Then Richard Leakey found a skull (called KNM-ER 1470) the KBS tuff, a skull that looked far too modern to be 3 million years old.
So Curtis and others redated the KBS tuff using selected pumice and feldspar samples, and obtained an age of 1.82 million years.
Using new samples of feldspar and pumice they ‘reliably dated’ the tuff at 2.61 million years, which agreed nicely.
Later, this date was confirmed by two other dating methods (paleomagnetism and fission tracks), and was widely accepted.
However, scientists can look at the decay of other elements in these objects allowing them to date them up to 2.2 billion years.
Men go abroad to wonder at the heights of mountains, at the huge waves of the sea, at the long courses of the rivers, at the vast compass of the ocean, at the circular motions of the stars; and they pass by themselves without wondering.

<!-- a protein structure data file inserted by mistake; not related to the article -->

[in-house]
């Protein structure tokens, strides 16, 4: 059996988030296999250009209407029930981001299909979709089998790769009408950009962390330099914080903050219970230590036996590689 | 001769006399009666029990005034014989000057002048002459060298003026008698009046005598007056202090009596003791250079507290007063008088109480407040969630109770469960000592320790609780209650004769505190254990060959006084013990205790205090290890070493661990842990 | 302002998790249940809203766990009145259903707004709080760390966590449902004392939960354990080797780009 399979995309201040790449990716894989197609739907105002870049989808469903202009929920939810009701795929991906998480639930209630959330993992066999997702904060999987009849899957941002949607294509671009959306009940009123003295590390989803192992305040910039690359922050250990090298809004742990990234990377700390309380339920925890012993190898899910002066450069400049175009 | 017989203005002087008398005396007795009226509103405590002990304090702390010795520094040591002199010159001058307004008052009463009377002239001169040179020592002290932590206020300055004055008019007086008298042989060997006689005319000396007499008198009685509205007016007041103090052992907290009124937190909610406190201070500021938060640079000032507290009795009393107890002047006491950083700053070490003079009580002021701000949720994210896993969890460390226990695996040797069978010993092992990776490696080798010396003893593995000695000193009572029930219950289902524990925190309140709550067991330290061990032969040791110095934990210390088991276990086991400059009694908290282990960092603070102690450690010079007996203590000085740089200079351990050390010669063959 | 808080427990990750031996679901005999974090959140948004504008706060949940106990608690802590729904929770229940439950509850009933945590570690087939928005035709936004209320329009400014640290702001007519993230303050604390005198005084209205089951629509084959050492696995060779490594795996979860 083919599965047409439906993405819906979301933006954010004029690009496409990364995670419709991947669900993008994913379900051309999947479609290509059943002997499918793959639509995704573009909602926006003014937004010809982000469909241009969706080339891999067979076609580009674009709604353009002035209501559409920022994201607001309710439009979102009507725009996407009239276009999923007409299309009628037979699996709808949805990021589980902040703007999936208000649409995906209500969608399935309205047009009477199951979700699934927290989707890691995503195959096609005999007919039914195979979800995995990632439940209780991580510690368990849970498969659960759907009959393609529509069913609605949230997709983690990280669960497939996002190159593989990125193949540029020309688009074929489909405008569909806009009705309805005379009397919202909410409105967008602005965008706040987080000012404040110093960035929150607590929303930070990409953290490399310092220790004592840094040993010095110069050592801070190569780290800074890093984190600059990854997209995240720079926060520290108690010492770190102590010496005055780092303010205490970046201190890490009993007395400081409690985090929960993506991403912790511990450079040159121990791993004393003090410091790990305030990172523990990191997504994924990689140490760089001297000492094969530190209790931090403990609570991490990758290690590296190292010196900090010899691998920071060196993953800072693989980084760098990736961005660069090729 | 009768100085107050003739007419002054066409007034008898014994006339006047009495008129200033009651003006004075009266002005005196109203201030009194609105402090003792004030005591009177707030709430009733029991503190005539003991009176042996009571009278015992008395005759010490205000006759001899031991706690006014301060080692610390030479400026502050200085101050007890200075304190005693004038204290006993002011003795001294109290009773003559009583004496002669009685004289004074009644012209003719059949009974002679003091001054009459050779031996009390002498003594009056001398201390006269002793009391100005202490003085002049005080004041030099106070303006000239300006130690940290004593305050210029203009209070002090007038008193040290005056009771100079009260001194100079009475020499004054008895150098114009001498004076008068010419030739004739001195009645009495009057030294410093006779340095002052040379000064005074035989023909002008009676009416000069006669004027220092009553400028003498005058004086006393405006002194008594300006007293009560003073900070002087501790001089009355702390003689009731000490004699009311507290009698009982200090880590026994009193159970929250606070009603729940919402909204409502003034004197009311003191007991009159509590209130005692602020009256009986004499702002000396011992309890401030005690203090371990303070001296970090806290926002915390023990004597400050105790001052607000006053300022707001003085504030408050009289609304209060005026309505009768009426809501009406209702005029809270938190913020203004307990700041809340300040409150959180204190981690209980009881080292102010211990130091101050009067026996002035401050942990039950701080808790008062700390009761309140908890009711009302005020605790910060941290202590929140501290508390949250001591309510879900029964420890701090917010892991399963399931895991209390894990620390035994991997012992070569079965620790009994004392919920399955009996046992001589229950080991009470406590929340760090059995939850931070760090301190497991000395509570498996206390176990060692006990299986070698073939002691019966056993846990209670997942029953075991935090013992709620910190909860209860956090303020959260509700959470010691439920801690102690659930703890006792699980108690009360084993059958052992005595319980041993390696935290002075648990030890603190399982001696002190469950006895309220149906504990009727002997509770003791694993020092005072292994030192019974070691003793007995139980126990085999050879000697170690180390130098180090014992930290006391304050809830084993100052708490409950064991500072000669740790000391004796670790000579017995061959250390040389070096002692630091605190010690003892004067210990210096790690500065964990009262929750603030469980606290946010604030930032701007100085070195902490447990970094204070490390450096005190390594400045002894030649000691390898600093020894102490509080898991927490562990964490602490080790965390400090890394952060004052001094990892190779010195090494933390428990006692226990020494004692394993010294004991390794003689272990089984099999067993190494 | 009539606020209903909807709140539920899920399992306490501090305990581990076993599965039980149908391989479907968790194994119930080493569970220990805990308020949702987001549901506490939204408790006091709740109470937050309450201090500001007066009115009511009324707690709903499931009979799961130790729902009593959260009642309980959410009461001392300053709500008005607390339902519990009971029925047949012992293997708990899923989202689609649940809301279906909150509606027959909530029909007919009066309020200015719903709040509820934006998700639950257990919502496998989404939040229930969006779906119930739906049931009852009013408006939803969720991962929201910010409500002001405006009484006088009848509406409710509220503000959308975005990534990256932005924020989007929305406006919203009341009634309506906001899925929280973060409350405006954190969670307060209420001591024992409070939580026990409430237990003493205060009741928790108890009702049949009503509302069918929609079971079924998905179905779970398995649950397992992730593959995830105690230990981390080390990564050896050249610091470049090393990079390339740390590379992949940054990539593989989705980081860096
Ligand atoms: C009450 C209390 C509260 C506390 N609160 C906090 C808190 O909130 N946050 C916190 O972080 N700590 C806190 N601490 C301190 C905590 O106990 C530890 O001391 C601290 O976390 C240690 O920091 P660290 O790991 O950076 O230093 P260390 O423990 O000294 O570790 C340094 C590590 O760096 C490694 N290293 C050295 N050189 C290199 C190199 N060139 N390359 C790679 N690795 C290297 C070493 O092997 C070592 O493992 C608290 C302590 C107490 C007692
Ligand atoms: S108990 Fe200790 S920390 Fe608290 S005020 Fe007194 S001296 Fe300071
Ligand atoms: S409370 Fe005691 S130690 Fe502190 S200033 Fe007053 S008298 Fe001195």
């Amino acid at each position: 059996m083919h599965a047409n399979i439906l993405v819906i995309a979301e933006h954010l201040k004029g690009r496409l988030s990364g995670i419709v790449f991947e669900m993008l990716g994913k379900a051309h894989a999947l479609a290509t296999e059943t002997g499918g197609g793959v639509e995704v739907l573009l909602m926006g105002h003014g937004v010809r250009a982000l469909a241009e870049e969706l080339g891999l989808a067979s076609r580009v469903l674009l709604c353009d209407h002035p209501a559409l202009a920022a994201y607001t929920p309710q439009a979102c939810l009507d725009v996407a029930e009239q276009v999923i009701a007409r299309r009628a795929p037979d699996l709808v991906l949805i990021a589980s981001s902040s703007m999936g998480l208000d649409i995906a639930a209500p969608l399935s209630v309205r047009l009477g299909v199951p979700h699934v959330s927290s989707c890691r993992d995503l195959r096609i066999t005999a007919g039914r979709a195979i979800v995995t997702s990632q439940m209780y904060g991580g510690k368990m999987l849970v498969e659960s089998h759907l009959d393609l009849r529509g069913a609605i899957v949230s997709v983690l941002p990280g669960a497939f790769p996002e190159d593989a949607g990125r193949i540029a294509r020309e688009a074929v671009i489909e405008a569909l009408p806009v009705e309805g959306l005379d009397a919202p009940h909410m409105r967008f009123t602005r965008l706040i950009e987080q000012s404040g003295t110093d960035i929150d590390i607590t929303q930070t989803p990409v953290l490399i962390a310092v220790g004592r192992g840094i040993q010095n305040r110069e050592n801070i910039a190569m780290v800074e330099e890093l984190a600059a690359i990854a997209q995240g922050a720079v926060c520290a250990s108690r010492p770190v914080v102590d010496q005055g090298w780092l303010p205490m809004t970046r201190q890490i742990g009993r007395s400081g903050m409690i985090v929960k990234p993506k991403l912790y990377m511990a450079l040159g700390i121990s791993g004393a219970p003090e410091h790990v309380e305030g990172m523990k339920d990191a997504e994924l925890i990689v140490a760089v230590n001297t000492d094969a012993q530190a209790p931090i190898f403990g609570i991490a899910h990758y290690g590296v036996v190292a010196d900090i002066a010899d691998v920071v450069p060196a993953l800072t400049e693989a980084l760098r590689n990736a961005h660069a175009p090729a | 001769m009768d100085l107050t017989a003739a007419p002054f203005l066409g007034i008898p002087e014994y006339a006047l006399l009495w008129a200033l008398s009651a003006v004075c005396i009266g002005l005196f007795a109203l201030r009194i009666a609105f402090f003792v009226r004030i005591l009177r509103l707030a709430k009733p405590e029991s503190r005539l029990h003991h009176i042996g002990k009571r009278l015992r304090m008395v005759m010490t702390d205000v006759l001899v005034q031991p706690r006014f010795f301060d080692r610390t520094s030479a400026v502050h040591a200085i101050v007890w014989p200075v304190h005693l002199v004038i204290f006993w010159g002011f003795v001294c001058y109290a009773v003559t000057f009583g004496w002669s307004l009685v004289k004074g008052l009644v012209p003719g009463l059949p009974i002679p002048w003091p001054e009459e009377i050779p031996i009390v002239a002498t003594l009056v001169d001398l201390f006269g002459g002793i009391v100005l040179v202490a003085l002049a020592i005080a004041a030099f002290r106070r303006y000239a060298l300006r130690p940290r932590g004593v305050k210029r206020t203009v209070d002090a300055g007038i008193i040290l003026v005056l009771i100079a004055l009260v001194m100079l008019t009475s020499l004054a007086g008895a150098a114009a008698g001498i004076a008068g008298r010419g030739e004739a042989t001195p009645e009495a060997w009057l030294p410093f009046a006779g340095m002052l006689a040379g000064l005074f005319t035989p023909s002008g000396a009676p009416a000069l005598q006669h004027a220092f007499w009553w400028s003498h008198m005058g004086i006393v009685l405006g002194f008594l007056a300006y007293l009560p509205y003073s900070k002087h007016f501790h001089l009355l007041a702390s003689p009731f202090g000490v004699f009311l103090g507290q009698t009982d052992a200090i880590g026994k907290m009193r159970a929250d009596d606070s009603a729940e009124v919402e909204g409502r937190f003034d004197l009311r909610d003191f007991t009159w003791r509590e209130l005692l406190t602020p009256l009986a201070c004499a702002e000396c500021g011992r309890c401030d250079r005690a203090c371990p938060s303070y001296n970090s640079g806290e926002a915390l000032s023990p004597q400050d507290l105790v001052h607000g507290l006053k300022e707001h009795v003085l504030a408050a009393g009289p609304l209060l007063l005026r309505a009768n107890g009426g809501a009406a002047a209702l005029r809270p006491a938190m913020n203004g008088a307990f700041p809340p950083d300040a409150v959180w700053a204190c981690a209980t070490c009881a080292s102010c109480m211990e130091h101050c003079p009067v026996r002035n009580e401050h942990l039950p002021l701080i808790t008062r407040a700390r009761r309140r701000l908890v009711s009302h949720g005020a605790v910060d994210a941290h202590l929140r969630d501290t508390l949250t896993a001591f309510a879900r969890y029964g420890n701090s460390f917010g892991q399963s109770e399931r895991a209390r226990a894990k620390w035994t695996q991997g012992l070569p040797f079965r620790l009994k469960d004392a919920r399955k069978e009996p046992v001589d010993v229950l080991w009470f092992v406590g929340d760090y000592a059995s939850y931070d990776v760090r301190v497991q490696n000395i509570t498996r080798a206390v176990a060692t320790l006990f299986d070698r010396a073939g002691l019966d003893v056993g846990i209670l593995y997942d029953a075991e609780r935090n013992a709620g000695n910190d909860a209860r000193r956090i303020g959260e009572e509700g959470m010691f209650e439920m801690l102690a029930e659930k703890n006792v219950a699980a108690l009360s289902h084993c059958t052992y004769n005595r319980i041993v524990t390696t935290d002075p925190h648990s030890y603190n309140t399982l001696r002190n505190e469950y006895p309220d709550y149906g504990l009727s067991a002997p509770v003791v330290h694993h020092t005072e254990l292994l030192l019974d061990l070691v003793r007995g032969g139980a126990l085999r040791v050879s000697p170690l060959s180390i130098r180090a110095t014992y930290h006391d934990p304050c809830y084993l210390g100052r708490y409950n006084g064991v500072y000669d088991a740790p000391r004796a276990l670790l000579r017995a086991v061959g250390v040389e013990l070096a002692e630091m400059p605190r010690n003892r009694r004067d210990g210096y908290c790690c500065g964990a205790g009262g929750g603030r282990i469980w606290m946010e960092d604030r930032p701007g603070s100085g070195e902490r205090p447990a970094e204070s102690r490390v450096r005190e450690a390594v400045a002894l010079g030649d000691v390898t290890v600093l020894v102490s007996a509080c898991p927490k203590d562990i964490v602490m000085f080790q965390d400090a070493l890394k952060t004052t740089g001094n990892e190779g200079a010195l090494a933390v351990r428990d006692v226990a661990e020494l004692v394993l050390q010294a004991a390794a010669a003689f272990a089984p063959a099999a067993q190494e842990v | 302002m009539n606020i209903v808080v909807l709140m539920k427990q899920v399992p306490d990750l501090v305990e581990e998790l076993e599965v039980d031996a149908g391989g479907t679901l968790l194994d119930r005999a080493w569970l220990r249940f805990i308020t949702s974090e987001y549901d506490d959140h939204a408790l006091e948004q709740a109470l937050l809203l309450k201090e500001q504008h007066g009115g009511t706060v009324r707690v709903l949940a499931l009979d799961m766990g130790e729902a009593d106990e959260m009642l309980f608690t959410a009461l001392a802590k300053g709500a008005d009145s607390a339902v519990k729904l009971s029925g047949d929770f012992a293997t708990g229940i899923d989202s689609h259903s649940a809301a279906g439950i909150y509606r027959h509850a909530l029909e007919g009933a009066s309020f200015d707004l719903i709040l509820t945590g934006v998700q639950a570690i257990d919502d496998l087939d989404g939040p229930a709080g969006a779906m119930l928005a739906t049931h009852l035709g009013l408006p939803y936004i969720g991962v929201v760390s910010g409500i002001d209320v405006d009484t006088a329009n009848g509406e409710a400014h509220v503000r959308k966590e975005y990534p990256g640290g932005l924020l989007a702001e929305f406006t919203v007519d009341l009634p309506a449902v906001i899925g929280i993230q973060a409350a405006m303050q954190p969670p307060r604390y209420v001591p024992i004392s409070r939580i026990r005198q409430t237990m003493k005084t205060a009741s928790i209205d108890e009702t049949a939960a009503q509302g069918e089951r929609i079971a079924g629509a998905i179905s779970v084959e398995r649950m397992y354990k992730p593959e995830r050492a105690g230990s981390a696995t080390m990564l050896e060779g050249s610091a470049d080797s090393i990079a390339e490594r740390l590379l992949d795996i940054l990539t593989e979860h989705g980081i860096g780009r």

Mountains have been built and eroded, continents and oceans have moved great distances, and the Earth has fluctuated from being extremely cold and almost completely covered with ice to being very warm and ice-free.
These changes typically occur so slowly that they are barely detectable over the span of a human life, yet even at this instant, the Earth's surface is moving and changing.
Using the potassium-argon method, Fitch and Miller were the first to measure the age of the tuff.
So by 1980 there was a new, remarkably concordant date for the KBS tuff, and this became the one that was widely accepted.
Despite seeming like a relatively stable place, the Earth's surface has changed dramatically over the past 4.6 billion years.
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